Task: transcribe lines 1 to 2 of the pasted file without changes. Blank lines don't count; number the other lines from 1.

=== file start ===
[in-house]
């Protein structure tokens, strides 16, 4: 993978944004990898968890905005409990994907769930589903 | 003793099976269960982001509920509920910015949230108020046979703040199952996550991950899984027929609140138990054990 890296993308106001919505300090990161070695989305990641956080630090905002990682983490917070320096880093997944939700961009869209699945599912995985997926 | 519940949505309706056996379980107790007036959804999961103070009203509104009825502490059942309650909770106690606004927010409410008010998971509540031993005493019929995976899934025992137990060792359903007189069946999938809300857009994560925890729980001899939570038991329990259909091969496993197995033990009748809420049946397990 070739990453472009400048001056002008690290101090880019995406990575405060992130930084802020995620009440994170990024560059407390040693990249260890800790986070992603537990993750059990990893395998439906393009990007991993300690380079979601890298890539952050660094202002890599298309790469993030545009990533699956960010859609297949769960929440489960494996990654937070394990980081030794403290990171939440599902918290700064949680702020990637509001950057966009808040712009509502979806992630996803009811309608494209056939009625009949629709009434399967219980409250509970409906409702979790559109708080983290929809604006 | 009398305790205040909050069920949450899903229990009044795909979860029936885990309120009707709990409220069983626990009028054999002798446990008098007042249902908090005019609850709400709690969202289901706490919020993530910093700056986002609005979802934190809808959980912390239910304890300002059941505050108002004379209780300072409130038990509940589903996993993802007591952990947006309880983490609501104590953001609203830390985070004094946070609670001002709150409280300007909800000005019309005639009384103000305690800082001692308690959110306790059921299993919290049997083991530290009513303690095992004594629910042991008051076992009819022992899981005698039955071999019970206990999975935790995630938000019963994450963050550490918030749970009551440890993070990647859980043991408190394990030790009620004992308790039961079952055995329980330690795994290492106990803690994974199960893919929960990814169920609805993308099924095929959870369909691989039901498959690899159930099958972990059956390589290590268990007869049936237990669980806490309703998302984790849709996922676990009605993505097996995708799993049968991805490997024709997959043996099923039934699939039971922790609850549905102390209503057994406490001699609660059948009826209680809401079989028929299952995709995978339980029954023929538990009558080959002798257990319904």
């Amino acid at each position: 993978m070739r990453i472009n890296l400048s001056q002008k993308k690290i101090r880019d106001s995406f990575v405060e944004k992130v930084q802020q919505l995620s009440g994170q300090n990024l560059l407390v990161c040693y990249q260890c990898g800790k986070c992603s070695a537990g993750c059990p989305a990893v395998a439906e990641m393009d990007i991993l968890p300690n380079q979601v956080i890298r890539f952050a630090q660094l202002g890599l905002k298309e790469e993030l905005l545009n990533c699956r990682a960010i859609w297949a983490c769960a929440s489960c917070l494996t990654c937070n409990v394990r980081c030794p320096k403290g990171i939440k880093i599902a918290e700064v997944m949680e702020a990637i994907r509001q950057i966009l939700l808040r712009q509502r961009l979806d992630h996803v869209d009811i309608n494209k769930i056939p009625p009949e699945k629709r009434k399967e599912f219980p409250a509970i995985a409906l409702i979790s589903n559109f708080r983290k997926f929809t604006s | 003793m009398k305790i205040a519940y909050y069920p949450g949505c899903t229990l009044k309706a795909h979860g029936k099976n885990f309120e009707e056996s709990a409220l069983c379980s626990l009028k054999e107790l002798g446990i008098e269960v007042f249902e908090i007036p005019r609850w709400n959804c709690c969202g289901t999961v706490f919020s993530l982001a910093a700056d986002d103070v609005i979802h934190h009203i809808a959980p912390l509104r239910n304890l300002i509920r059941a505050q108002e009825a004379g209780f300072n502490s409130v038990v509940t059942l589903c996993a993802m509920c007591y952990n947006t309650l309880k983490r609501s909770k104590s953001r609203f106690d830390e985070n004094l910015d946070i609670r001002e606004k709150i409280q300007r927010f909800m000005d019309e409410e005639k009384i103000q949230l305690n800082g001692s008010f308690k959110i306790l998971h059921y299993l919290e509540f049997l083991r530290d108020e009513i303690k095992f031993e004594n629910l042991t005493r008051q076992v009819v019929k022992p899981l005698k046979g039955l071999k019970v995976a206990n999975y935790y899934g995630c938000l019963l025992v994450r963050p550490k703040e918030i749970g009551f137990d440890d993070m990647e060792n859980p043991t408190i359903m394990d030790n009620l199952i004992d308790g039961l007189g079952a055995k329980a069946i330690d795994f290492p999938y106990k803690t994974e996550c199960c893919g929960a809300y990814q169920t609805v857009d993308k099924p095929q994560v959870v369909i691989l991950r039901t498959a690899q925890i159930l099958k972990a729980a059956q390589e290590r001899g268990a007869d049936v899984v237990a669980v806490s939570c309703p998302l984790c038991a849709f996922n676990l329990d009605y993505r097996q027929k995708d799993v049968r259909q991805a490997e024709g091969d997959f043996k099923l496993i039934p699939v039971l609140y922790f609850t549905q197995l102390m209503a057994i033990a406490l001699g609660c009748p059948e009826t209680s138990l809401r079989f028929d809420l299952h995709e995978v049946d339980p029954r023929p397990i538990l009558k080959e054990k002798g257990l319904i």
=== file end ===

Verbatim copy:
[in-house]
């Protein structure tokens, strides 16, 4: 993978944004990898968890905005409990994907769930589903 | 003793099976269960982001509920509920910015949230108020046979703040199952996550991950899984027929609140138990054990 890296993308106001919505300090990161070695989305990641956080630090905002990682983490917070320096880093997944939700961009869209699945599912995985997926 | 519940949505309706056996379980107790007036959804999961103070009203509104009825502490059942309650909770106690606004927010409410008010998971509540031993005493019929995976899934025992137990060792359903007189069946999938809300857009994560925890729980001899939570038991329990259909091969496993197995033990009748809420049946397990 070739990453472009400048001056002008690290101090880019995406990575405060992130930084802020995620009440994170990024560059407390040693990249260890800790986070992603537990993750059990990893395998439906393009990007991993300690380079979601890298890539952050660094202002890599298309790469993030545009990533699956960010859609297949769960929440489960494996990654937070394990980081030794403290990171939440599902918290700064949680702020990637509001950057966009808040712009509502979806992630996803009811309608494209056939009625009949629709009434399967219980409250509970409906409702979790559109708080983290929809604006 | 009398305790205040909050069920949450899903229990009044795909979860029936885990309120009707709990409220069983626990009028054999002798446990008098007042249902908090005019609850709400709690969202289901706490919020993530910093700056986002609005979802934190809808959980912390239910304890300002059941505050108002004379209780300072409130038990509940589903996993993802007591952990947006309880983490609501104590953001609203830390985070004094946070609670001002709150409280300007909800000005019309005639009384103000305690800082001692308690959110306790059921299993919290049997083991530290009513303690095992004594629910042991008051076992009819022992899981005698039955071999019970206990999975935790995630938000019963994450963050550490918030749970009551440890993070990647859980043991408190394990030790009620004992308790039961079952055995329980330690795994290492106990803690994974199960893919929960990814169920609805993308099924095929959870369909691989039901498959690899159930099958972990059956390589290590268990007869049936237990669980806490309703998302984790849709996922676990009605993505097996995708799993049968991805490997024709997959043996099923039934699939039971922790609850549905102390209503057994406490001699609660059948009826209680809401079989028929299952995709995978339980029954023929538990009558080959002798257990319904």